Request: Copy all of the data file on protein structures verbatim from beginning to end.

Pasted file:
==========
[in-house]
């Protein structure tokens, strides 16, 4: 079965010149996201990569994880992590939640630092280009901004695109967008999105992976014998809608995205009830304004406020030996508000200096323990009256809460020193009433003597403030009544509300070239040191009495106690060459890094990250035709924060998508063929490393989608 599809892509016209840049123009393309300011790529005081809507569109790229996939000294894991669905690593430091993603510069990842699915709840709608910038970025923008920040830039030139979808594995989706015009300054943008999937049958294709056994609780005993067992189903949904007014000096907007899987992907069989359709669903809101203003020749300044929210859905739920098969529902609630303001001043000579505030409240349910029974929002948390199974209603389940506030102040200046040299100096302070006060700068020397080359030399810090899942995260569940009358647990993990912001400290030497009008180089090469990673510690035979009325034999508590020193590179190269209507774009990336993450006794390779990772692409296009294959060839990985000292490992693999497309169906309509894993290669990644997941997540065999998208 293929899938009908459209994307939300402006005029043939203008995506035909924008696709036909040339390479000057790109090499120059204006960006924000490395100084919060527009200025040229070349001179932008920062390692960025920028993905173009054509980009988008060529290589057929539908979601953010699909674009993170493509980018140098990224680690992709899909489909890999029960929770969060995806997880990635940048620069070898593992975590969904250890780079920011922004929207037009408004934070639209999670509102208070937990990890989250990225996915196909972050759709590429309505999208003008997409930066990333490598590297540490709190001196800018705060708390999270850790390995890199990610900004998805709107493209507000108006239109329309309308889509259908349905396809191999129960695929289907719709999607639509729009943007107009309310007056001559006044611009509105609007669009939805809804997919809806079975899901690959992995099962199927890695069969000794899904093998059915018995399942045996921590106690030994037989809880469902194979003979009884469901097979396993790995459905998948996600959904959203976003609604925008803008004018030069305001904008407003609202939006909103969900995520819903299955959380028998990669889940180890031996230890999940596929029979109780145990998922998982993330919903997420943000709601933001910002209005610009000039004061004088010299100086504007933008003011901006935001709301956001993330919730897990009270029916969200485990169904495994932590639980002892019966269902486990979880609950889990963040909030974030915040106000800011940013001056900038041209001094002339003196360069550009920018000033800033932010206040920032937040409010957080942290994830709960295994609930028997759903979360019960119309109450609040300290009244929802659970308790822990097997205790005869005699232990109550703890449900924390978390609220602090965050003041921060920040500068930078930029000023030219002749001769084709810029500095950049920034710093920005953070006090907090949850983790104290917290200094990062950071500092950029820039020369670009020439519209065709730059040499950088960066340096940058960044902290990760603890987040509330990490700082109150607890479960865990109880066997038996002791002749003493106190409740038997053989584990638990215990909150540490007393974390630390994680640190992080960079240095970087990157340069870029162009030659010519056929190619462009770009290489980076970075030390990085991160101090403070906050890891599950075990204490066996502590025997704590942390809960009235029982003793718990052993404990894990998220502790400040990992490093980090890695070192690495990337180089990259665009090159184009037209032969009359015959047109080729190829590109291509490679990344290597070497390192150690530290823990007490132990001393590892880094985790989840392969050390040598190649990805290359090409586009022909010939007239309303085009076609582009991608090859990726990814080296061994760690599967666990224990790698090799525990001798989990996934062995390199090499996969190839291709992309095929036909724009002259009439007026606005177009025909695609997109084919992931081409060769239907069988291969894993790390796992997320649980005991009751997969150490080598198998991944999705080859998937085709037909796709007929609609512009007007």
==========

[in-house]
């Protein structure tokens, strides 16, 4: 079965010149996201990569994880992590939640630092280009901004695109967008999105992976014998809608995205009830304004406020030996508000200096323990009256809460020193009433003597403030009544509300070239040191009495106690060459890094990250035709924060998508063929490393989608 599809892509016209840049123009393309300011790529005081809507569109790229996939000294894991669905690593430091993603510069990842699915709840709608910038970025923008920040830039030139979808594995989706015009300054943008999937049958294709056994609780005993067992189903949904007014000096907007899987992907069989359709669903809101203003020749300044929210859905739920098969529902609630303001001043000579505030409240349910029974929002948390199974209603389940506030102040200046040299100096302070006060700068020397080359030399810090899942995260569940009358647990993990912001400290030497009008180089090469990673510690035979009325034999508590020193590179190269209507774009990336993450006794390779990772692409296009294959060839990985000292490992693999497309169906309509894993290669990644997941997540065999998208 293929899938009908459209994307939300402006005029043939203008995506035909924008696709036909040339390479000057790109090499120059204006960006924000490395100084919060527009200025040229070349001179932008920062390692960025920028993905173009054509980009988008060529290589057929539908979601953010699909674009993170493509980018140098990224680690992709899909489909890999029960929770969060995806997880990635940048620069070898593992975590969904250890780079920011922004929207037009408004934070639209999670509102208070937990990890989250990225996915196909972050759709590429309505999208003008997409930066990333490598590297540490709190001196800018705060708390999270850790390995890199990610900004998805709107493209507000108006239109329309309308889509259908349905396809191999129960695929289907719709999607639509729009943007107009309310007056001559006044611009509105609007669009939805809804997919809806079975899901690959992995099962199927890695069969000794899904093998059915018995399942045996921590106690030994037989809880469902194979003979009884469901097979396993790995459905998948996600959904959203976003609604925008803008004018030069305001904008407003609202939006909103969900995520819903299955959380028998990669889940180890031996230890999940596929029979109780145990998922998982993330919903997420943000709601933001910002209005610009000039004061004088010299100086504007933008003011901006935001709301956001993330919730897990009270029916969200485990169904495994932590639980002892019966269902486990979880609950889990963040909030974030915040106000800011940013001056900038041209001094002339003196360069550009920018000033800033932010206040920032937040409010957080942290994830709960295994609930028997759903979360019960119309109450609040300290009244929802659970308790822990097997205790005869005699232990109550703890449900924390978390609220602090965050003041921060920040500068930078930029000023030219002749001769084709810029500095950049920034710093920005953070006090907090949850983790104290917290200094990062950071500092950029820039020369670009020439519209065709730059040499950088960066340096940058960044902290990760603890987040509330990490700082109150607890479960865990109880066997038996002791002749003493106190409740038997053989584990638990215990909150540490007393974390630390994680640190992080960079240095970087990157340069870029162009030659010519056929190619462009770009290489980076970075030390990085991160101090403070906050890891599950075990204490066996502590025997704590942390809960009235029982003793718990052993404990894990998220502790400040990992490093980090890695070192690495990337180089990259665009090159184009037209032969009359015959047109080729190829590109291509490679990344290597070497390192150690530290823990007490132990001393590892880094985790989840392969050390040598190649990805290359090409586009022909010939007239309303085009076609582009991608090859990726990814080296061994760690599967666990224990790698090799525990001798989990996934062995390199090499996969190839291709992309095929036909724009002259009439007026606005177009025909695609997109084919992931081409060769239907069988291969894993790390796992997320649980005991009751997969150490080598198998991944999705080859998937085709037909796709007929609609512009007007």